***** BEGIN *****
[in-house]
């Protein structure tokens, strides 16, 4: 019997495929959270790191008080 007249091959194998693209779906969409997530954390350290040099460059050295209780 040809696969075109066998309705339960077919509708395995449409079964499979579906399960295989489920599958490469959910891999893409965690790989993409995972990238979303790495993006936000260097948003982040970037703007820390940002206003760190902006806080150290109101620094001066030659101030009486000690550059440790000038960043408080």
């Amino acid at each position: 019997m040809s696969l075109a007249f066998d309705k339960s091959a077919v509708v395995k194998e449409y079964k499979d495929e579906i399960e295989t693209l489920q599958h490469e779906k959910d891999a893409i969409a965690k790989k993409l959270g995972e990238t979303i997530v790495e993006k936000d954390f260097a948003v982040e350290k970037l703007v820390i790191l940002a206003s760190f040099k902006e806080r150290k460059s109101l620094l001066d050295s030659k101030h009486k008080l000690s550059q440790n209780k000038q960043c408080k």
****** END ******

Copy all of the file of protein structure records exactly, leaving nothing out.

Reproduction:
[in-house]
């Protein structure tokens, strides 16, 4: 019997495929959270790191008080 007249091959194998693209779906969409997530954390350290040099460059050295209780 040809696969075109066998309705339960077919509708395995449409079964499979579906399960295989489920599958490469959910891999893409965690790989993409995972990238979303790495993006936000260097948003982040970037703007820390940002206003760190902006806080150290109101620094001066030659101030009486000690550059440790000038960043408080």
């Amino acid at each position: 019997m040809s696969l075109a007249f066998d309705k339960s091959a077919v509708v395995k194998e449409y079964k499979d495929e579906i399960e295989t693209l489920q599958h490469e779906k959910d891999a893409i969409a965690k790989k993409l959270g995972e990238t979303i997530v790495e993006k936000d954390f260097a948003v982040e350290k970037l703007v820390i790191l940002a206003s760190f040099k902006e806080r150290k460059s109101l620094l001066d050295s030659k101030h009486k008080l000690s550059q440790n209780k000038q960043c408080k």